SAN DIEGO — It is easy to mistake "42nd Street" for the Cinderella story of Peggy Sawyer, the starry-eyed chorine who, in 36 hours, moves from being a homespun hoofer fired from her first Broadway show to being the star of that same production.
Not that spunky little Peggy doesn't come off looking like the center both to audiences of "42nd Street" and the unseen ones attending the show within the show. But on closer inspection, Peggy's story, while crucial, is just a thread in the larger tale of the hard-bitten producer, Julian Marsh, struggling against the odds to assemble the money, talent and vision necessary to put the musical "Pretty Lady" together.
It is an example of "metatheater"--theater about itself--in which real-life producer David Merrick, who was on a professional slide back in 1980, gambled that a 1933 Warner Brothers movie could be revived as a splashy Broadway musical.
In a way, the whole show was his Peggy Sawyer. And, like that curly-haired chorus girl, it tapped its heart out for him, coming up a winner, picking up a Tony for best musical and audiences that, even now, just won't quit.
But catch the details. After Peggy's triumph, who does she give all the credit to?--Marsh. And it is he, not Peggy, who gets the last song--and a solo no less.
One of the many grand elements in United States International University's sparkling San Diego premiere of "42nd Street," playing at the Theatre in Old Town through March 13, is that they never lose sight of that story within the story within the story.
A nod is in order for the university's astute investment in Ron Husmann, an experienced Broadway actor, as Marsh. In yet another example of metatheater, it is a treat to watch the seasoned professional guide the student actors playing young actors in how to do a show by the sheer example of his own assured professionalism.
But what really keeps the show clicking is Jack Tygett's deft direction of a spirited and talented cast that never stops projecting the sense that they're getting a kick and a half out of every high kick they do.
Marilyn Rising is appealingly ingenuous as Peggy--too shy to quite look people in the eye, but with the unabashed honesty that causes her to respond to a comment about how good her dancing is with a simple "I know." As Dorothy Brock, the to-be-deposed star, Kathleen Hope Rosenfeld takes on the challenge of building a person from the materials of caricature and delivers the goods. Playing the prima donna, the jealous woman, the woman in love, and the actress who cares about her art, Rosenfeld walks the fine line between parody and humanity with ease and then turns around and does back flips on it.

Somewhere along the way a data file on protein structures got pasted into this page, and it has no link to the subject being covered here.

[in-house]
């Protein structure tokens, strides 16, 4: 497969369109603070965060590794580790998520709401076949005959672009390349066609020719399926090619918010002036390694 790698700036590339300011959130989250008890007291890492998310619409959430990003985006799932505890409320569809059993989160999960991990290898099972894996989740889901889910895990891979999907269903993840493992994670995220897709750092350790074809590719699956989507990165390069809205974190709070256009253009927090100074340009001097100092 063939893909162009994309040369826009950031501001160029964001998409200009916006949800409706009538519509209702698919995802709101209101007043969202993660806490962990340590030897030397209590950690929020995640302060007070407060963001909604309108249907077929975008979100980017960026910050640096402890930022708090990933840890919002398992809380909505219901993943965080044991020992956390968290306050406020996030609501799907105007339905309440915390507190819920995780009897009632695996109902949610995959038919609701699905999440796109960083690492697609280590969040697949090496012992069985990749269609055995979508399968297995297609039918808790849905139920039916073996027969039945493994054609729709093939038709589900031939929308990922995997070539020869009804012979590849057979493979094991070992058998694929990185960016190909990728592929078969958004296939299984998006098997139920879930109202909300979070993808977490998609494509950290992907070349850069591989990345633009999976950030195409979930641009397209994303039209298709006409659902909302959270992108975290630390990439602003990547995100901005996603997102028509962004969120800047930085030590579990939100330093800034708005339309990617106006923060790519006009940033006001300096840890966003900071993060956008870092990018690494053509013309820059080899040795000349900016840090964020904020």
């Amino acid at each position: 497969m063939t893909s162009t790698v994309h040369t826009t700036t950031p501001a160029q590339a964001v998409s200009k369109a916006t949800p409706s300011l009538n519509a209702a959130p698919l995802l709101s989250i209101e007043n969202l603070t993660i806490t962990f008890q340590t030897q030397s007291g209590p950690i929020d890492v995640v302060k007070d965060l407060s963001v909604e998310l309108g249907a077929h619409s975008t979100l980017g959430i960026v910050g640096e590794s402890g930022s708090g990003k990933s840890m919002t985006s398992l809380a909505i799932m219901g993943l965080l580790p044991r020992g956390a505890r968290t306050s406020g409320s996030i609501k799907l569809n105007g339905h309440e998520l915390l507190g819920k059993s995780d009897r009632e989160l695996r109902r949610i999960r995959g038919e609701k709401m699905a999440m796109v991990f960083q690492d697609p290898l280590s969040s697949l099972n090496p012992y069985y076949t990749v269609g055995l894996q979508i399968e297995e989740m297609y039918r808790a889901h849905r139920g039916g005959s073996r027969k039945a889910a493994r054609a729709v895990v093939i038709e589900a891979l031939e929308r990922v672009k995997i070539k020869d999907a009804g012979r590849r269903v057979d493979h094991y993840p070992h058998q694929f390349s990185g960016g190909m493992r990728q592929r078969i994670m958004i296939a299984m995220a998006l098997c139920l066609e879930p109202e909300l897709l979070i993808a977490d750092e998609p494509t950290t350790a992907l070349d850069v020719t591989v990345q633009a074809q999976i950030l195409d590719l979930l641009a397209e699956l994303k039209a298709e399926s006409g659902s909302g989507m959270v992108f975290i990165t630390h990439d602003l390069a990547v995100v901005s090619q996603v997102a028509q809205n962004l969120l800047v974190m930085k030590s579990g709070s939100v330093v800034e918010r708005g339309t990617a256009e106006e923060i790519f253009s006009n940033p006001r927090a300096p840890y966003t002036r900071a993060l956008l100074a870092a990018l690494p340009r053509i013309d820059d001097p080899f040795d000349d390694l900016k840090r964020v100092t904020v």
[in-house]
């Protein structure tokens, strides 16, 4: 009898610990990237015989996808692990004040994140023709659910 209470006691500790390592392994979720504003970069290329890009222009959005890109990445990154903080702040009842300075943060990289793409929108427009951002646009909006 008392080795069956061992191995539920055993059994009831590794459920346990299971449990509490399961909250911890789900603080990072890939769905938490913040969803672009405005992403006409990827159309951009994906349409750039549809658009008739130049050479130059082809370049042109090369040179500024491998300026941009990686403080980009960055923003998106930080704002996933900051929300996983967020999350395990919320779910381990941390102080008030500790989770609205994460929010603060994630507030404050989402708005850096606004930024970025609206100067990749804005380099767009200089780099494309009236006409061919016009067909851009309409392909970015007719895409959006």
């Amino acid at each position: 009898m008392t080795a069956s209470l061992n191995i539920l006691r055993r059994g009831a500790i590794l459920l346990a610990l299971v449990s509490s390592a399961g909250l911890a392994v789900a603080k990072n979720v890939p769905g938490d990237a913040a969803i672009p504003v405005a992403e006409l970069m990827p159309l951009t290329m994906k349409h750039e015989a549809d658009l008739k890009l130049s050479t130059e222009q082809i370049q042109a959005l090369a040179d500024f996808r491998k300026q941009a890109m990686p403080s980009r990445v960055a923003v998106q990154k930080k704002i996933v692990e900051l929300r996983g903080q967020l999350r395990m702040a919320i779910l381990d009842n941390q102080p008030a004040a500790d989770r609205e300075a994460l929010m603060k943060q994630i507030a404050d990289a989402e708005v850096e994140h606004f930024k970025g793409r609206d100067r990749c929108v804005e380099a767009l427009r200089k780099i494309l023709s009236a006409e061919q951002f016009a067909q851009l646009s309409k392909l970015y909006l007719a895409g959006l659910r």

Bob Mack's turn is appealingly funny--if a bit young--as Brock's sugar daddy and Sarah Lang offers a pleasurable counterpoint to all the sweetness with her delivery of the wisecracking dancer, Maggie Jones.
As for Adam Pelty, so delightful as the twin brothers in USIU's recent production of Carlos Goldoni's "The Venetian Twins," watching him sing and dance as the young tenor Billy Lawlor is a revelation. Is there anything this extremely talented young actor can't do? Certainly, there is one thing he should do-- and that is more shows.
The choreography, originally designed by Gower Champion who also directed the Broadway show, has been brightly adapted for this production by Joyce Schumaker and Pam Thompson, who is responsible for the tap sequences. The dancers turn out the steps with verve, with some especially nice dancing by Michael Guarnera in a ballet street sequence.
The musical direction by Kerry Duse works smoothly with the assembly of strong voices, under the vocal direction of Roy Mote. The costumes by Juan Lopez offer a feast of wildly bright colors and details--cleverly contrasting scarfs, ties, jackets and hats. The lighting by Deborah Rosengrant is subtle and effective, but the sets by Jeff Thomson, while clever for what they are--there is a particularly nice fold-up train for "Shuffle Off to Buffalo" number--have that cardboard look common to victims of limited budgets. This is one show about shows where too much would have been barely enough.
There is one last precious bit of metatheater clinging to this production. It is quite a coup for little USIU to put on the San Diego premiere of the highly sought-after musical (it's a full-cast reproduction minus one song, "Dames")--and to come up with such a winner. Starlight will get its crack at the show this summer; they would do well to mix their expertise and resources with this much heart.
Performances are at 8 p.m. Wednesday-Sunday with Saturday and Sunday matinees at 2 p.m. through March 13. At The Theatre in Old Town, 4040 Twiggs St., San Diego.